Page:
@trohde it happens sometimes they play gomoku too! (5 in a row)
this is a subject i have been mulling over ever since the first of the alpha go games. but since there my thoughts on this have developed beyond the reasoning, “Alphago can beat humans on 19x19 so why not go bigger?”
the reason i have developed my thinking beyond that is because at some point AI will just catch up again, and what would we do then? go bigger again? and then the same thing happens, and then we go bIgger once more and so on… my question is where does it end?
My thought on this is that 19x19 go is something that has been around for many hundreds of years, possibly thousands, and we are still learning how to play that properly. It isn’t a solved game. There are no right and wrong answers when you get passed a certain point in go. Its a nebulous concept of a game to begin with. I do however think that now, or soon, would be the time to make the push to a larger board, possibly even something as large as a 25x25. My reasoning on this is simple. the larger board will be harder, and will teach many people smarter than i am, but myself also, what is really important on a smaller board, what better ways are there or optimal plays on the smaller boards. It may seem backward because many people learn on a 9x9 board and advance to 13x13 and so on until they play on a 19x19. But when you learn to play on the larger boards, it also improves your game on the smaller board. And that is my thinking. We should try a larger board, to learn how to play better on smaller boards. But beyond that again… Larger boards should be played not just to learn about smaller moves, but to learn more about he game itself, the nebulous relationships that stones have even when they are so far apart.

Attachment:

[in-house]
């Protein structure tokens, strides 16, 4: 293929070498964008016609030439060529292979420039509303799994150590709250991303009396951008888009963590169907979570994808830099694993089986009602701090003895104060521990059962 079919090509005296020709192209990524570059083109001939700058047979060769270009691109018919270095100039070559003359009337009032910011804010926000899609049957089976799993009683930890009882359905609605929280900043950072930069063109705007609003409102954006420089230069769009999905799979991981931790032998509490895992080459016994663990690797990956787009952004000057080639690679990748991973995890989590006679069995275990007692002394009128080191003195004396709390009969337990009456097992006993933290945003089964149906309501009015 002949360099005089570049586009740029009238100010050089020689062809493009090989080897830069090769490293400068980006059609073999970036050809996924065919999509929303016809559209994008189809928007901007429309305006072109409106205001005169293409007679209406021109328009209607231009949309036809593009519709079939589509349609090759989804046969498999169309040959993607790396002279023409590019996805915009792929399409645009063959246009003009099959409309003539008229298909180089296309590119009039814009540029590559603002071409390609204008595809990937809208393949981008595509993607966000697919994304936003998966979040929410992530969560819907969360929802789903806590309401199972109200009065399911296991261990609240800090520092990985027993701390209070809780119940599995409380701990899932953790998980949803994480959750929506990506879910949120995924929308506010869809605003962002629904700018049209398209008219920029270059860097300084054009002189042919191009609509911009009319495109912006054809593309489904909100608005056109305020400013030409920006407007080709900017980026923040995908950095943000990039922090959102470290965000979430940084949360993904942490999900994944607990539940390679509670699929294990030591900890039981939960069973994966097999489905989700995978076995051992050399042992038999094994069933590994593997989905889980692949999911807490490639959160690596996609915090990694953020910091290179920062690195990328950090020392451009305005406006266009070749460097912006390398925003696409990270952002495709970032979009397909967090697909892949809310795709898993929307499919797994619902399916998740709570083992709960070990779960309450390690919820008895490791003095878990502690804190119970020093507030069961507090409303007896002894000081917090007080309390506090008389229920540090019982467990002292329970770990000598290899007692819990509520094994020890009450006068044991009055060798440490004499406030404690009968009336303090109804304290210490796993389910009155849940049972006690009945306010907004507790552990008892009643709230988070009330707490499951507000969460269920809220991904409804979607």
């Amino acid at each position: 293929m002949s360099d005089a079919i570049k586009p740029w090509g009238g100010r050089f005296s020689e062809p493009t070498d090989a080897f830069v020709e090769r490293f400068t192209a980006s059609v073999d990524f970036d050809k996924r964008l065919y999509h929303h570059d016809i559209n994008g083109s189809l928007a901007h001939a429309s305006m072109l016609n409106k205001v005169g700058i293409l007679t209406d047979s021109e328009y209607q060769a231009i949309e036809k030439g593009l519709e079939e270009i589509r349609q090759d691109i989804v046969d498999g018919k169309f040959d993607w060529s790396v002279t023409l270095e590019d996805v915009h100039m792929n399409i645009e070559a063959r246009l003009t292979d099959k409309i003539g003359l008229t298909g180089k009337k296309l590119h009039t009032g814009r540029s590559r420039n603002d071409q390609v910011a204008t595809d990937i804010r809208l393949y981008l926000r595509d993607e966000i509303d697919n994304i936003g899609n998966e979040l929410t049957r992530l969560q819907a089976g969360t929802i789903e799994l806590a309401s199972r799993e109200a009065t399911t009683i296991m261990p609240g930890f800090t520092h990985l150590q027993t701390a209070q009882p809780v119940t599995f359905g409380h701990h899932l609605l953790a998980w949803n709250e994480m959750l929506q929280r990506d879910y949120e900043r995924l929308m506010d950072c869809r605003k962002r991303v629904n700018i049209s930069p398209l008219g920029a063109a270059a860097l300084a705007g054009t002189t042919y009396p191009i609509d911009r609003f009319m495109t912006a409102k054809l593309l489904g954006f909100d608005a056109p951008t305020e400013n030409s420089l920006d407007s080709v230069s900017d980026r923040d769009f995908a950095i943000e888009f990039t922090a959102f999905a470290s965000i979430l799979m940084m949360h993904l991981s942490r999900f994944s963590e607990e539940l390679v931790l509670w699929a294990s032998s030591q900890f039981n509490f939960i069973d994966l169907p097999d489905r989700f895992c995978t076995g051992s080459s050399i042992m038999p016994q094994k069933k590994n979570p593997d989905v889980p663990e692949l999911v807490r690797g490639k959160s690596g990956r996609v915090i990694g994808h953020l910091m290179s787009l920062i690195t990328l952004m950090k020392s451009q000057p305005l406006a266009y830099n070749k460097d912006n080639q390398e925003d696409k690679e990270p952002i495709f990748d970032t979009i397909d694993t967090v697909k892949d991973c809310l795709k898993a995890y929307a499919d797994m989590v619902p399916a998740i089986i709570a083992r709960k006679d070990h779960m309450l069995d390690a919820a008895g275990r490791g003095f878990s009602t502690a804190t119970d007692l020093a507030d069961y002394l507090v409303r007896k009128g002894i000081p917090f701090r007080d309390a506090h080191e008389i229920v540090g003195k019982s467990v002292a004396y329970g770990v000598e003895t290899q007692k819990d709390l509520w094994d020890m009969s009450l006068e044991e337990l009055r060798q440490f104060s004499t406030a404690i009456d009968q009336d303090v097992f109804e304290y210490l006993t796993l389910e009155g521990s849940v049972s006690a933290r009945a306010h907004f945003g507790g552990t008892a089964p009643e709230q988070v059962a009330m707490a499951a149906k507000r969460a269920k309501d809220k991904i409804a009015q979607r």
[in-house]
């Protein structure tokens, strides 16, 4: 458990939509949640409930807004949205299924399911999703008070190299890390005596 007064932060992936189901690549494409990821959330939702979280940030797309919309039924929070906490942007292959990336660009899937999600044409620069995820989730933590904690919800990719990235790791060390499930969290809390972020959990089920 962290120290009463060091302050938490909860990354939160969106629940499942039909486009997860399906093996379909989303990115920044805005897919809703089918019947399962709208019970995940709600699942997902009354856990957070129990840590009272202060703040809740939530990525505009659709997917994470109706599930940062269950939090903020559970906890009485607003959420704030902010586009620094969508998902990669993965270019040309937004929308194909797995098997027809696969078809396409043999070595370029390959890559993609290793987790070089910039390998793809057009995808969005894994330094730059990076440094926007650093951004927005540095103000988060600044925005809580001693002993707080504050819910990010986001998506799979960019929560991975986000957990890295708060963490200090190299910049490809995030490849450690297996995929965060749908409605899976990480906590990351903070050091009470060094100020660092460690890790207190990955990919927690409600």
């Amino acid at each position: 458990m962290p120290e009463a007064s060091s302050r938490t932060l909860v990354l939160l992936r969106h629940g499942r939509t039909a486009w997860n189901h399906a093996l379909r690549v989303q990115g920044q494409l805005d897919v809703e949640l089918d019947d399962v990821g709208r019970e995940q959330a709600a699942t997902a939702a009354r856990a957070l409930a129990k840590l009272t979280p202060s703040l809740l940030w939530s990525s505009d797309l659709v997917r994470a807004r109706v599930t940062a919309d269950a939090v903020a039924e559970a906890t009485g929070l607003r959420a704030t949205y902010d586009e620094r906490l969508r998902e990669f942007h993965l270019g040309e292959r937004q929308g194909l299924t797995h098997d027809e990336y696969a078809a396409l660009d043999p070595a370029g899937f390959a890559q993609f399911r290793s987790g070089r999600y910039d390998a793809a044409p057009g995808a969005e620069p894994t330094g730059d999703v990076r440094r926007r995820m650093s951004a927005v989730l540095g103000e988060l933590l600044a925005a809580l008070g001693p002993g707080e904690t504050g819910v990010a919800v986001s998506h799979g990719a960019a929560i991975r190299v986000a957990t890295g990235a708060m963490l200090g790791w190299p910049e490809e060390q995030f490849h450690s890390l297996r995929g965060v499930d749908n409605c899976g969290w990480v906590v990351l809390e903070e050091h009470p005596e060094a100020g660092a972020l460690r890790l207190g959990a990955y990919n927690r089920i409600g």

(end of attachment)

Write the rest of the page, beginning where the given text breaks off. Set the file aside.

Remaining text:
In my opinion there are more reasons to play on a larger board than there are on a smaller board. However, i do think think the world or the pro leagues of pro players are ready to increase the size of a standard board, not for competitions and the like anyways.
Maybe you did mean “are not ready…”?
I got same feelings as you tell here
If you go for bigger boards, the time a game takes grows as well. How much time do you want to spend on a single game? At some point it gets impossible to do live games.